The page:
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  • 4 min read

    With a line up the back of each leg as ubiquitous to 1940s and 1950s fashion as the cinched waist and perfectly-coiffed hair-do, it can seem like stocking seams were simply a popular trend. But the truth is that almost all hosiery was seamed back then – that was just how it was made.

    Cuban Heel Fully Fashioned Stockings from Mayfair Stockings

    Gio Cuban Heel Fully Fashioned Stockings

    This style is what we now know as the fully-fashioned stocking (FFS), and today it’s considered the height of hosiery luxury. For one thing, fully-fashioned stockings really are ‘nylons’ in the traditional sense, being knitted from 100% nylon yarn. Stocking aficionados will tell you it’s a completely different experience to wearing modern stretch hosiery, with a much smoother feel against the skin. 

    However, there are different types of pure-nylon stockings, and they’re not all fully-fashioned. What really makes this style unique is the manufacturing process. All fully-fashioned stockings are made on vintage Reading machines, which went out of production in the early 60s. Today, there are fewer than five worldwide which are still in use!

     French Fully Fashioned Stockings from Mayfair Stockings

    French Fully Fashioned Stockings

    It’s not just the scarcity of the equipment that makes fully-fashioned stockings so exclusive either. There’s also the fact these cumbersome machines (each about 30ft long and with 15,000-18,000 needles) can put out only around 30 pairs per hour, at maximum speed, and as many as 40% of those will snag and end up as imperfect ‘seconds’.


    So just how are fully-fashioned stockings made?

    Modern stockings are made on a circular knitting machine, which knits them directly into a tube shape. Fully-fashioned stockings on the other hand are first made flat – hence the need for a seam to hold them together.

    As fully-fashioned stockings are being knit, the thread type changes, with thicker yarn being used for the welt, heel and undersole of the foot to reinforce those areas. The heel reinforcement can take different shapes, most commonly a French point or a flat-topped Cuban finish.

    Not just rectangles of fabric, each stocking is knit into a shape that will ensure the non-stretch garment closely follows the natural curves of the calf and thigh. Once done, they are removed from the machine, ironed, and then a skilled seamstress sews the seam.

    British Fully Fashioned Stockings from Mayfair Stockings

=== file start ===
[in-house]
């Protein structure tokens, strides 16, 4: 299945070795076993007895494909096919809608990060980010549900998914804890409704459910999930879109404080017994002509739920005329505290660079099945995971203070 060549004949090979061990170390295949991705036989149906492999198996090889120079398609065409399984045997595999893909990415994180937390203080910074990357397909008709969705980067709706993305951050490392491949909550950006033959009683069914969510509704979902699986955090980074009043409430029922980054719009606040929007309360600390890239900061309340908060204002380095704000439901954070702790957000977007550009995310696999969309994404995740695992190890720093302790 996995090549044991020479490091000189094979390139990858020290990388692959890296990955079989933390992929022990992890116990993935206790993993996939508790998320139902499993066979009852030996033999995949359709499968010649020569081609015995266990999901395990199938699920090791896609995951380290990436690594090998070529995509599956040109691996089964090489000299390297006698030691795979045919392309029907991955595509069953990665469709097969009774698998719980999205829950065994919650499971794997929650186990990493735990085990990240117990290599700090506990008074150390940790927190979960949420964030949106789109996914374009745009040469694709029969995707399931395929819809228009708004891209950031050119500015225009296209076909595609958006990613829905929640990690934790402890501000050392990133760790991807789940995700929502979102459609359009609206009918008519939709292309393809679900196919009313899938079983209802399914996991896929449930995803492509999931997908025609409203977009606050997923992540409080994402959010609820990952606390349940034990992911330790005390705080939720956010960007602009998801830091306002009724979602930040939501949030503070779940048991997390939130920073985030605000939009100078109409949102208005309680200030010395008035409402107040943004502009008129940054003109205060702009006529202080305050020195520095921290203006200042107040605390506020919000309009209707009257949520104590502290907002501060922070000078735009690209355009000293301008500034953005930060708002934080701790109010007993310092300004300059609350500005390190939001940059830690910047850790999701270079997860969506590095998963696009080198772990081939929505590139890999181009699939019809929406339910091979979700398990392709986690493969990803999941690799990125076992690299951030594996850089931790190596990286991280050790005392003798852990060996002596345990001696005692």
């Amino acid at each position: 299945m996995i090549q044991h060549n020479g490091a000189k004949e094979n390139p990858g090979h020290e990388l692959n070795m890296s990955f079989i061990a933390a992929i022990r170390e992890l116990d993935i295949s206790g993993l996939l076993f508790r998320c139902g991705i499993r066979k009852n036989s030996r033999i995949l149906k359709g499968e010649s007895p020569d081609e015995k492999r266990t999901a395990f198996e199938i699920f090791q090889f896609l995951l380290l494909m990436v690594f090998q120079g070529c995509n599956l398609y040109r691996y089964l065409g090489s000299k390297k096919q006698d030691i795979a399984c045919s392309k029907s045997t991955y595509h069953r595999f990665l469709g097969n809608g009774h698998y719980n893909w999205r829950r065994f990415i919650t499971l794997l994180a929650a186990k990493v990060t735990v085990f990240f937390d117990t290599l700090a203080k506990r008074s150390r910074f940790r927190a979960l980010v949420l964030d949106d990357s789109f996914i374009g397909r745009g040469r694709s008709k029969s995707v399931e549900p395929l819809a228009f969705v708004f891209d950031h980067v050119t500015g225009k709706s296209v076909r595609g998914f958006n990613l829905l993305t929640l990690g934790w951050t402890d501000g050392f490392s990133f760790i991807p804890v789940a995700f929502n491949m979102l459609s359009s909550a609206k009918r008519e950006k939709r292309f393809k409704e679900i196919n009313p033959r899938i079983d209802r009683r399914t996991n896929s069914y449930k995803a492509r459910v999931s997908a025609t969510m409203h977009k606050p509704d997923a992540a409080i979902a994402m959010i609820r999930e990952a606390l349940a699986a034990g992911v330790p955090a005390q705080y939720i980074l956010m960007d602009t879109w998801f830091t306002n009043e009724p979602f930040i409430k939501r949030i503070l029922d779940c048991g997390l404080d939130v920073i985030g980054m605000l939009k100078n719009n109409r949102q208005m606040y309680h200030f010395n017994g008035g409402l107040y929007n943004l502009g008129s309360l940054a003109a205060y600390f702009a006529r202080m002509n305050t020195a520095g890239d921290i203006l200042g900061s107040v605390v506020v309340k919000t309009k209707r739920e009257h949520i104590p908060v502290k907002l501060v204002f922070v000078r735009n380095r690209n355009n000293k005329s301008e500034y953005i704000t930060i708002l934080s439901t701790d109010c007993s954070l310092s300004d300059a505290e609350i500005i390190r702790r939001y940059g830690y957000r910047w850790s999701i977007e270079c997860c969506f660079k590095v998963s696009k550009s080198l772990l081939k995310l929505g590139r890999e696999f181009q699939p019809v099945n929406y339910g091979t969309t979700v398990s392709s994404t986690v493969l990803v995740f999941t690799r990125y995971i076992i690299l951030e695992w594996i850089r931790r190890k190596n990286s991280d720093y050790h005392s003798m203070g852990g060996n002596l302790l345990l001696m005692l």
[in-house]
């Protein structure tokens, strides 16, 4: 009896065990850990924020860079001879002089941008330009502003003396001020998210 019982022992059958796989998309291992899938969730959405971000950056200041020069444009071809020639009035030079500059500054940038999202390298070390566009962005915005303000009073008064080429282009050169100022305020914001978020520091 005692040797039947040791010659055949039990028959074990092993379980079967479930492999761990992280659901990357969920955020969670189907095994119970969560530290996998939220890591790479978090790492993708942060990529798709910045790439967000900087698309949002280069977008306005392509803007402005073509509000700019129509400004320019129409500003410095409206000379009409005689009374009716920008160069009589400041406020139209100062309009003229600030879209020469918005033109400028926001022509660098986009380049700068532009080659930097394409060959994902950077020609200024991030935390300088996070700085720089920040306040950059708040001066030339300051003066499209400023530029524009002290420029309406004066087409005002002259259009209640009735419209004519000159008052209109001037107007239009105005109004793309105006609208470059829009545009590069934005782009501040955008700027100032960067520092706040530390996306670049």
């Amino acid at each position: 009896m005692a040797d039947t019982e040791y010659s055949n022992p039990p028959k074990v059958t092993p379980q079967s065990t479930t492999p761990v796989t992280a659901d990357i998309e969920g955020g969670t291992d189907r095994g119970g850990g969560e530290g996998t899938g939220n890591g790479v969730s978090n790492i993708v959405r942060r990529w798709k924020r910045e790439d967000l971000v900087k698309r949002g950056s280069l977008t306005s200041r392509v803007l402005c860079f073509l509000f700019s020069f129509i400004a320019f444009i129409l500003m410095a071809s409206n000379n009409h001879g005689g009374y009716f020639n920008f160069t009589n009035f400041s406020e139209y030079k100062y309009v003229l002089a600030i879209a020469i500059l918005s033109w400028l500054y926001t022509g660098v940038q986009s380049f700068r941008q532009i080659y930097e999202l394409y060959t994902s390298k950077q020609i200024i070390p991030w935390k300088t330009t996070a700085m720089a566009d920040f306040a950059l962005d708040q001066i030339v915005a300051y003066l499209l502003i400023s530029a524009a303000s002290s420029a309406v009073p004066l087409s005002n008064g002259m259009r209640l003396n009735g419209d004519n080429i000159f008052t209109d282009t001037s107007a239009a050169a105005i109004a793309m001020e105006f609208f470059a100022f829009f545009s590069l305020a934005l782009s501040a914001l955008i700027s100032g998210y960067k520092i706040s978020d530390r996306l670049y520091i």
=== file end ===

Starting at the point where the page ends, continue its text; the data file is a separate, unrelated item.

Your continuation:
Gio Cuban Heel Fully Fashioned Stockings


    Things aren’t over yet though, because all fully-fashioned stockings are knit from a plain, ‘greige’ coloured nylon. They still need to be dyed – a dye-resistant thread will have been used for the seam if it’s going to be in a contrasting colour.

    They also then need to be steamed on a metal leg form, both to eliminate creases and to ‘tighten’ the knit and better define the leg shape. Oh, and there’s still one final step. The old Reading machines are not massively precise, meaning two ‘mediums’ can vary in length by as much as two inches. So the finished stockings will be carefully matched up, to ensure that the pair you receive in your packet are equally tall.


    How to recognise a fully-fashioned stocking

    There are a few tell-tale signs to look for to ensure you are buying a true fully-fashioned stocking, and not just a Reinforced Heel-and-Toe (RHT) design with a decorative seam.

     Gerbe Carnation Fully Fashioned FFS Stockings

    Fully Fashioned Stockings


    The seam

    If the seam is printed on, then it’s definitely not a fully-fashioned stocking. Some circular-knit stockings do have seams sewn onto them to better mimic the real thing though, so check that the seam runs all the way under the foot to the toe. But of course, there’s an even more obvious clue…


    The finishing loop

    Also called a keyhole, the finishing loop is an unmistakable circular gap in the top seam over the welt. During seaming, the seamstress folds the welt over on itself, to make this part extra-robust. Not intentionally decorative (though many people love how it looks!), this ‘hole’ allows the sewing needle to be withdrawn once the welt has been secured in place.


    The picot lines

    If you look very closely at seam of a fully-fashioned stocking, you will see faint rows of dots on either side in certain areas. Also known as compression stitches or fashioning marks, these are caused as the machine adjusts the width of the flat stocking piece.

    Gio Point heel Fully Fashioned FFS Stockings

    Gio Point Heel Fully Fashioned FFS Stockings


    Why wear fully-fashioned stockings?

    I hope this article has illustrated why fully-fashioned stockings cost more than many other styles. From the labour-intensive process to the fact that only a limited number can be made per year, there’s simply no way to produce authentic fully-fashioned stockings on the cheap.


    But they are worth paying out for! For one thing, you’re helping this decades-old (and now very tiny) industry to stay alive. And at a personal level, fully-fashioned stockings offer both glamorous style and a luxury feel. If you want to experience hosiery the way women wore it in the 40s and 50s, fully-fashioned is the only way to go!

    Click here to see all of the fully-fashioned stockings currently available at Mayfair Stockings.

    by Estelle Puleston 

    1 Response


    June 17, 2019

    As I was born in 1953 I love stockings and the women who wore them.
    Thank you for reproducing them so well. I have used your company a few times now
    And have been impressed by the quality of your products.

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